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Diversity of aroma patterns in wild and cultivated Fragaria accessions

  • D. Ulrich
  • D. Komes
  • K. Olbricht
  • E. Hoberg
Original Paper

Abstract

Plant breeders are interested in strawberry species as donors of volatile compounds in breeding programmes because of the diversity and intensity of wild strawberry aroma. Therefore, the topic of this paper is the prospective analysis of four accessions of four wild strawberry accessions in comparison to a standard cultivar of Fragaria × ananassa Duch. by using human sensory, gas chromatography mass spectrometry (GCMS) and gas chromatography–olfactometry (GCO). The wild species have higher aroma intensities compared with the cultivated one. The flavour quality differs significantly. Semiquantitative GC analysis revealed that F. × ananassa cv. ‘Elsanta’ has the lowest content of volatile compounds whereas Fragaria moschata L. ‘Cotta’ has the highest. The aroma impressions, measured by GCO, support the findings of GCMS analyses. The nasal impact frequency (NIF)-profiles of the wild types are more manifold and of higher intensities than those of the cultivated F. × ananassa cv. ‘Elsanta’ which corresponds with the overall flavour impression when tasting the fresh fruits.

Keywords

Aroma Volatiles Gas chromatography–mass spectrometry Gas chromatography–olfactometry Wild strawberries Fragaria × ananassa Duch. Fragaria vesca L. Fragaria moschata L. Fragaria virginiana Mill. Cross breeding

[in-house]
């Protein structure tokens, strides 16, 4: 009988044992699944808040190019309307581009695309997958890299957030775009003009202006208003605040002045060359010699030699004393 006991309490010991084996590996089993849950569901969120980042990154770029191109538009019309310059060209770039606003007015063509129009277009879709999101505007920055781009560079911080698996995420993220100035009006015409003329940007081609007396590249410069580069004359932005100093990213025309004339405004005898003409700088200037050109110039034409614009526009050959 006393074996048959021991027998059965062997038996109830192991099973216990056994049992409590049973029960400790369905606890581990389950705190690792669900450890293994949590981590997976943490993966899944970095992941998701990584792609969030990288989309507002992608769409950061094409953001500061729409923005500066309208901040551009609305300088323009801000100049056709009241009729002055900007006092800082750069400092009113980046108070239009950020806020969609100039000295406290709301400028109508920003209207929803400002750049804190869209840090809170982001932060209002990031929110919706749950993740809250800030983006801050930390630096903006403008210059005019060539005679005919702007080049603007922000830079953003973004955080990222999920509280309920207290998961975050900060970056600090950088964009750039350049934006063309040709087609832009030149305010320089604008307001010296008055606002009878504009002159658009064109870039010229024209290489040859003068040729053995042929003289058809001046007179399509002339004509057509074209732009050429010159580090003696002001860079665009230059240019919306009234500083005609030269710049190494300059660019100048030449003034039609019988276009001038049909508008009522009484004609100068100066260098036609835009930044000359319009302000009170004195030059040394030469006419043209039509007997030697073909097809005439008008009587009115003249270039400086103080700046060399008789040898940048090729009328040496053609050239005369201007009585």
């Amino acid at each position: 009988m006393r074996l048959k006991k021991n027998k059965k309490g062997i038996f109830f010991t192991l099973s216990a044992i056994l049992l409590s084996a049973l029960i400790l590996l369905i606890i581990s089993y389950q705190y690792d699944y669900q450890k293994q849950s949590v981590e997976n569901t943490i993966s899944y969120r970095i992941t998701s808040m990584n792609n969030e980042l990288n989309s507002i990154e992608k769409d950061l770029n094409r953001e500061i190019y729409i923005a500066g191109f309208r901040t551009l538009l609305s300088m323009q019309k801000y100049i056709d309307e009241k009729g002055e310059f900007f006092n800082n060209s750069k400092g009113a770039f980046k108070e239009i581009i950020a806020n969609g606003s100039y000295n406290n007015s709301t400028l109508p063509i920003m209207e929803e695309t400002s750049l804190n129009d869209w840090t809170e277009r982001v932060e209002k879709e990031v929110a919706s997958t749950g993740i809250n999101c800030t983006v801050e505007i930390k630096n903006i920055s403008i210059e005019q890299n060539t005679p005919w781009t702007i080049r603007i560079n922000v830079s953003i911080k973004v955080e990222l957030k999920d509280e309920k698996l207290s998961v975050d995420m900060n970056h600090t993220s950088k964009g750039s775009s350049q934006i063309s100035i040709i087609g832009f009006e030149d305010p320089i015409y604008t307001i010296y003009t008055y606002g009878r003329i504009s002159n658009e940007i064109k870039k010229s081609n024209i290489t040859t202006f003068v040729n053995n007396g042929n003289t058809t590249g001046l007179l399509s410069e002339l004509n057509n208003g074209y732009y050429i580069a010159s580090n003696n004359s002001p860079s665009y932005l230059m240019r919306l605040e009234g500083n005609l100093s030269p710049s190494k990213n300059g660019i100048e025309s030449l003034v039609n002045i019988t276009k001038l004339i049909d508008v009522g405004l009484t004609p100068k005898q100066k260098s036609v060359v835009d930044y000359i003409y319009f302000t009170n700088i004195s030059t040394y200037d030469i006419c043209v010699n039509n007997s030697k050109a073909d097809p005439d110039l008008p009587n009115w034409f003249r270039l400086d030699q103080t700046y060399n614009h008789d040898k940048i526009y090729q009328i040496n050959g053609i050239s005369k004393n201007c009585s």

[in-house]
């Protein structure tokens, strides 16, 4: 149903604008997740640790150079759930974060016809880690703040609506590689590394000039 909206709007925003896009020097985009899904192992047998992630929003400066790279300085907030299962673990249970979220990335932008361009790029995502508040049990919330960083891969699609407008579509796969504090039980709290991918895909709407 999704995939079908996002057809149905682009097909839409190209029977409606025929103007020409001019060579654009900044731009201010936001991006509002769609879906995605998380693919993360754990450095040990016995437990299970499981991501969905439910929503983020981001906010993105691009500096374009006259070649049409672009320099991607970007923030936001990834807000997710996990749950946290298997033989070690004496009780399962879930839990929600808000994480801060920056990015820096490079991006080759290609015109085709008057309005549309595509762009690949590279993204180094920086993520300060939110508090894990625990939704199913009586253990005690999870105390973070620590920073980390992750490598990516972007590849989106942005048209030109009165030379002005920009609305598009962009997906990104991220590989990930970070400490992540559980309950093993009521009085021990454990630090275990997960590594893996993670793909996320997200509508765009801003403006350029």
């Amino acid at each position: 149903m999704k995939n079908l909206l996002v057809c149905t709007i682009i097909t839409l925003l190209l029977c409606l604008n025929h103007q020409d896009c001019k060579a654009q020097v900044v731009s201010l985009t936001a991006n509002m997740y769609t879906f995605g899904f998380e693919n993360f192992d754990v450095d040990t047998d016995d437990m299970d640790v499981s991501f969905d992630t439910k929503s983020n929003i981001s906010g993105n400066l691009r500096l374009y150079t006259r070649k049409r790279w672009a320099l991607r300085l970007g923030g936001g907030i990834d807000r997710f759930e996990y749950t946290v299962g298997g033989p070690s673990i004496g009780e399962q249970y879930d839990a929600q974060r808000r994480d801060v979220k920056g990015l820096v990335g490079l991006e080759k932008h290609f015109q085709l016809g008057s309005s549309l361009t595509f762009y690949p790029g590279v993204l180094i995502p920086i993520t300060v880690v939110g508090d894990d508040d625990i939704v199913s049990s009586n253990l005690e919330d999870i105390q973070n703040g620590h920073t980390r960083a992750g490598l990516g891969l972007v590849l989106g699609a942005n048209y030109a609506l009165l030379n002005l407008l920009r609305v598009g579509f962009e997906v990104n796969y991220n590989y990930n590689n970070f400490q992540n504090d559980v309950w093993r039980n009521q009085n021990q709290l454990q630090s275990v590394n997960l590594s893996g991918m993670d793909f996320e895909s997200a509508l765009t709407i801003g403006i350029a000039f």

Abbreviations

GC

Gas chromatography

GCO

Gas chromatography/olfactometry

GCMS

GC mass spectrometry

HS-SPME

Headspace solid phase micro extraction

NIF

Nasal impact frequency

MA

Methyl anthranilate

Notes

Acknowledgements

We acknowledge the Deutsche Forschungsgemeinschaft (DFG) Bonn, Germany for providing a short term visiting grant under which this work has been accomplished. We also thank Dr. Schulz, the head of the Institute of Plant Analysis, BAZ, Germany for helpful discussions. The technical support of Ms. Diessner, Ms. Meilchen and Mr. Schenker as panelists is also gratefully acknowledged.

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Copyright information

© Springer Science+Business Media B.V. 2006

Authors and Affiliations

  1. 1.Federal Centre for Breeding Research on Cultivated Plants (BAZ)Institute of Plant AnalysisQuedlinburgGermany
  2. 2.Faculty of Food Technology and BiotechnologyUniversity of ZagrebZagrebCroatia
  3. 3.Federal Centre for Breeding Research on Cultivated Plants (BAZ)Institute of Fruit BreedingDresdenGermany

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